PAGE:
To spectators, the 10-hour lift of a 528-ft-wide, 2,650-ton steel-truss-span assembly that is part of the Huey P. Long Bridge widening project may have seemed like watching paint dry, says John Brestin, project manager for consulting engineer HNTB Corp., Kansas City. “But when you think about the fact this was three years in planning—from concept to design to getting it up—it was more like the blink of an eye.”

And after the successful June 19 lift, HNTB and the contractor, MTI, say they expect subsequent lifts will be several hours faster when the next span, over the Mississippi River’s main navigation channel, is lifted into place in November.

The entire bridge widening project is valued at $1.2 billion.

For the first lift, road, rail and river closures were needed from Friday morning, June 18, through the following Monday, as the span was barge-positioned beneath the bridge, lifted, slid laterally into place and attached. Then its stabilizing frame was disconnected, lowered back onto the barges and returned to shore.

Contractor MTI—a joint venture of Massman Construction Co., Kansas City, Mo., Traylor Bros. Inc., Evansville, Ind., and IHI Inc., New York City—hired HNTB to devise the span-by-span sequence on the $452.6-million, phase-three superstructure erection of the fourphased bridge widening. The pre-assemble-and-lift scheme was deemed safer than stick-building, for both the bridge and contractor, and it was less disruptive to navigation, says Steve Underwood, MTI project manager.

Expanding the deck width by building around the existing bridge requires simultaneously lifting two separate halves of the truss, rather than hoisting a complete assembly, which is “pretty amazing—probably one of the most unique jobs going on now in the world,” says Massman’s president and CEO, Henry Massman.

Hans Hutton, HNTB’s senior engineer, designed two U-shaped stability frames to support the truss halves and hold them plumb during erection, Brestin says. The 6-ft-deep, 160-ft-long box-section floor beams of the 850-ton stability frames connect the trusses on either side from underneath. MTI installed pre-fabricated, 22-ft x 22-ft x 30-ft-tall lifting towers topped by sliding cantilevered beams on the bridge piers at either end of the existing span to support the four 900-ton strand jacks that vertically lifted the new span 130 ft.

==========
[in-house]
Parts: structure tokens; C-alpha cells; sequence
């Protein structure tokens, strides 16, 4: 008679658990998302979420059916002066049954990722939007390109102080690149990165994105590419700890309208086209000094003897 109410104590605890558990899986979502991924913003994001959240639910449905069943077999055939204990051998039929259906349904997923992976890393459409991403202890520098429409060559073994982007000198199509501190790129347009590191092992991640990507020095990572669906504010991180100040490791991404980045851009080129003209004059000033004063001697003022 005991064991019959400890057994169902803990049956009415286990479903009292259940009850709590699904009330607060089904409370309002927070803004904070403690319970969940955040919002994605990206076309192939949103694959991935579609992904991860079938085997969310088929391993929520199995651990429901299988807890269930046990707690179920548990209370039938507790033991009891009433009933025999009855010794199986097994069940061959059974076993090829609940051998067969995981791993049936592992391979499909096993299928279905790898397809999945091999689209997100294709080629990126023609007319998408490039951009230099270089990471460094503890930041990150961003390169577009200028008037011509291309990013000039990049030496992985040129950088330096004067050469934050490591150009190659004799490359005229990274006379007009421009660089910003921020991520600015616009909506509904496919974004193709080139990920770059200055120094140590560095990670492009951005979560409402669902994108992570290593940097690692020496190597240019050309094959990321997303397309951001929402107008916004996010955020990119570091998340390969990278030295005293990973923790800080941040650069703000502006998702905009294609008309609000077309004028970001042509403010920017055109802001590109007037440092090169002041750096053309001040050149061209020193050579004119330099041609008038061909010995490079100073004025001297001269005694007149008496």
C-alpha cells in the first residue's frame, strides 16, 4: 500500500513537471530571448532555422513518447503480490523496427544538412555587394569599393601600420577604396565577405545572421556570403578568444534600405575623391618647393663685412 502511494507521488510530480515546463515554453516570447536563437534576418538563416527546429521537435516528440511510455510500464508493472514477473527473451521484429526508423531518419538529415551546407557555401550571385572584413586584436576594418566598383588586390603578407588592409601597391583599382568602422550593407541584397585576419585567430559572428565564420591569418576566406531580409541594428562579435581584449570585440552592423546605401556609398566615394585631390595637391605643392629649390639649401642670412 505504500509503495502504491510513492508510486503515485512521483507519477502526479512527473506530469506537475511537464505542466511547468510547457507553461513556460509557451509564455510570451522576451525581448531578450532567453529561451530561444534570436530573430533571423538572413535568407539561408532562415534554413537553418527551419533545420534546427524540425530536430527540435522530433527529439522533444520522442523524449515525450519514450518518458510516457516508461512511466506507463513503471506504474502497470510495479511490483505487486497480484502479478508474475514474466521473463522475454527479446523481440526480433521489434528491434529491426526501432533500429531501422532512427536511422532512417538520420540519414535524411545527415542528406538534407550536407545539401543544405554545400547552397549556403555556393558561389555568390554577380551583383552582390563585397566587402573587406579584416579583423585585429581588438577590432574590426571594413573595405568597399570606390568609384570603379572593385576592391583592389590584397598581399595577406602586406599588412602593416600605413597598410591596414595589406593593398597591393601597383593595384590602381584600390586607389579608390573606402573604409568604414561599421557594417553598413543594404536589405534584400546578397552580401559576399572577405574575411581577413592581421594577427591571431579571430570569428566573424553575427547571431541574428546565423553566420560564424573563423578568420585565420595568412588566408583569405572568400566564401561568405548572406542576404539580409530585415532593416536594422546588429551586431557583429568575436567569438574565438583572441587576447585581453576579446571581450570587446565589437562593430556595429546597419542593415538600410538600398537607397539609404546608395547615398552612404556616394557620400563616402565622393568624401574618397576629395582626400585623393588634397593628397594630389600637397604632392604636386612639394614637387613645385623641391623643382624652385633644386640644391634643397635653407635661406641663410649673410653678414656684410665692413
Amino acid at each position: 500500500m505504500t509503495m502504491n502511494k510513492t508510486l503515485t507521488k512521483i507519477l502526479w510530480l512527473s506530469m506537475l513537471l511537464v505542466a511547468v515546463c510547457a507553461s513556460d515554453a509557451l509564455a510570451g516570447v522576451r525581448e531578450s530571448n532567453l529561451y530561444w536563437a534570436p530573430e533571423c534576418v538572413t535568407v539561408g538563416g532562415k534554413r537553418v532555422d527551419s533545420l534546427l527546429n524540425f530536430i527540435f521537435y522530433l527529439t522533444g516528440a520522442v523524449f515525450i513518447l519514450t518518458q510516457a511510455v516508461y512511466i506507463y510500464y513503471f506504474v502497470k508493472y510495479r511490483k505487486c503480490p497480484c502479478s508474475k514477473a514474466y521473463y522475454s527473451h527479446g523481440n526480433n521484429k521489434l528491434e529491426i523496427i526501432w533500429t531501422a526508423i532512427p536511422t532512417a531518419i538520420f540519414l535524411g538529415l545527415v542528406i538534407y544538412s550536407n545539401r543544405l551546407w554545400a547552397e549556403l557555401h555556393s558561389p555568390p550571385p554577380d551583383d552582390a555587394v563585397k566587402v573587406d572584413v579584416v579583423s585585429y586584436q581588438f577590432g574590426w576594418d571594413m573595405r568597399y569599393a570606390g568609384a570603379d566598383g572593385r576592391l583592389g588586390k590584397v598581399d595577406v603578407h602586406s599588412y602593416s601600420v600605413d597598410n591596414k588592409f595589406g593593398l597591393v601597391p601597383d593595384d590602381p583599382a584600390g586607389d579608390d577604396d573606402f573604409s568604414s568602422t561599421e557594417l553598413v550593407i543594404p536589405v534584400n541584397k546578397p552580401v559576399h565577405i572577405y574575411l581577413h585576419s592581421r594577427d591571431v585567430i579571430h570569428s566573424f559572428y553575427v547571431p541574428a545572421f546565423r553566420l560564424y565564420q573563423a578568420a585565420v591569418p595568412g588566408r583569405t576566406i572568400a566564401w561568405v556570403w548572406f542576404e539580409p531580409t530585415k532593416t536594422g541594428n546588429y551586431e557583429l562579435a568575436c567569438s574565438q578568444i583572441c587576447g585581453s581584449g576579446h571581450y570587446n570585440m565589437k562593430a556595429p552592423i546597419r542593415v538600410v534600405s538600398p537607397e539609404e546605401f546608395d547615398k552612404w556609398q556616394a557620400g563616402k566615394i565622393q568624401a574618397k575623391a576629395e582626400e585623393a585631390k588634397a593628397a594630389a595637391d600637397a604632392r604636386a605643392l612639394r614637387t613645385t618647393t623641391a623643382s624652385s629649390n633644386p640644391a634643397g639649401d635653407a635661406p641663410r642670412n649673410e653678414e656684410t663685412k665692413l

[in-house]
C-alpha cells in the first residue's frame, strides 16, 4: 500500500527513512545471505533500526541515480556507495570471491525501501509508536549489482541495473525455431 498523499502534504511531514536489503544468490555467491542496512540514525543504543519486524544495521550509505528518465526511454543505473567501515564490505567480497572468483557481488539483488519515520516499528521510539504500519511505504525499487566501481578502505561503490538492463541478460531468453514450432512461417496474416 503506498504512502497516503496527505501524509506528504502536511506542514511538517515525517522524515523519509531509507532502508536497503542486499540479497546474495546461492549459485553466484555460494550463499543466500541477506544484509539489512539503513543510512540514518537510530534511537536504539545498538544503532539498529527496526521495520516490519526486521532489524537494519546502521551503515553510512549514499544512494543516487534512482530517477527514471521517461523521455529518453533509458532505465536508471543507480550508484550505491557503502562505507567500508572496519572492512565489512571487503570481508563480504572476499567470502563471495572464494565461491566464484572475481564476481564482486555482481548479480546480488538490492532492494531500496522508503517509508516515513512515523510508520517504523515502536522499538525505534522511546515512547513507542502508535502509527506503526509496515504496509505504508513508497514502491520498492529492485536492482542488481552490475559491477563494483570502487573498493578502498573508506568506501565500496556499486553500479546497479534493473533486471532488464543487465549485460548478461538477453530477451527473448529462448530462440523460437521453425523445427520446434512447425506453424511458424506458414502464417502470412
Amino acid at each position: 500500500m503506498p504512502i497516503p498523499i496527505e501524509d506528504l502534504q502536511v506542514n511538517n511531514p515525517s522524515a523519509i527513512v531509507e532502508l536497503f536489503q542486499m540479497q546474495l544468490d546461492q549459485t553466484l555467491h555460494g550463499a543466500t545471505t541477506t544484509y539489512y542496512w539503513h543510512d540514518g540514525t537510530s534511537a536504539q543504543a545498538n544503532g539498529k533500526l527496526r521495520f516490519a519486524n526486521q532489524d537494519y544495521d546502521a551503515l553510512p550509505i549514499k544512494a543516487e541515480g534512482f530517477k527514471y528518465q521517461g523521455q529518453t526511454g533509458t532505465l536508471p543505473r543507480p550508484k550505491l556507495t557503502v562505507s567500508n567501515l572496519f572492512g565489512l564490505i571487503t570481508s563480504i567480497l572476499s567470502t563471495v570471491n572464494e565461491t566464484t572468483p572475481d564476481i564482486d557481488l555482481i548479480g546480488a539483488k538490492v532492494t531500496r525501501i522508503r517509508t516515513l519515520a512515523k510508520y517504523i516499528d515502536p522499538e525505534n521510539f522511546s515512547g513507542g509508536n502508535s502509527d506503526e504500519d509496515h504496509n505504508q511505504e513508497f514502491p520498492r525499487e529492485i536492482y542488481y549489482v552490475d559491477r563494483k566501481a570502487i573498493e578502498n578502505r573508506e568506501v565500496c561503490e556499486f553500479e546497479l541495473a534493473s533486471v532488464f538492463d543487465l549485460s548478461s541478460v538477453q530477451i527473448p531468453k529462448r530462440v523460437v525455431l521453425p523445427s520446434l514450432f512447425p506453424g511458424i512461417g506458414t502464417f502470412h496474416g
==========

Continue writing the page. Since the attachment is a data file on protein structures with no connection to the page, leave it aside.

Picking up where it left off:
MTI devised a four-barge assembly platform, connected by three sectional barges, on which to erect the stability frames and build the new truss. Construction began on April 23 and was finished on May 31, says Clair Stewart, an MTI project engineer. Constructing the truss on the connected barges required engineering a system of sliding tracks and counterweights, Stewart says. The counterweights run up and down each barge to adjust ballast while the truss was built.

The new truss was barged into place beneath the receiving span on June 18. River traffic in the secondary channel running through the worksite was shut down for the weekend and into Monday.

In addition, to avoid large ship wakes while tugs were positioning the barges beneath the bridge, the main navigation channel also was closed from 9 a.m. to 5 p.m. on Friday and closed again for four hours, starting at 5 a.m. on Saturday at the beginning of the critical liftoff sequence. Ensuring stability during the tight liftoff window took more than two hours longer than expected.

“We had lift-off from the barge at 6:30 a.m., but then it took two to three hours of preparation to stabilize it,” Brestin says. The liftoff and the lateral, 13-ft move to seat the truss-halves on their bearings were the two most critical times in the placement, Brestin says.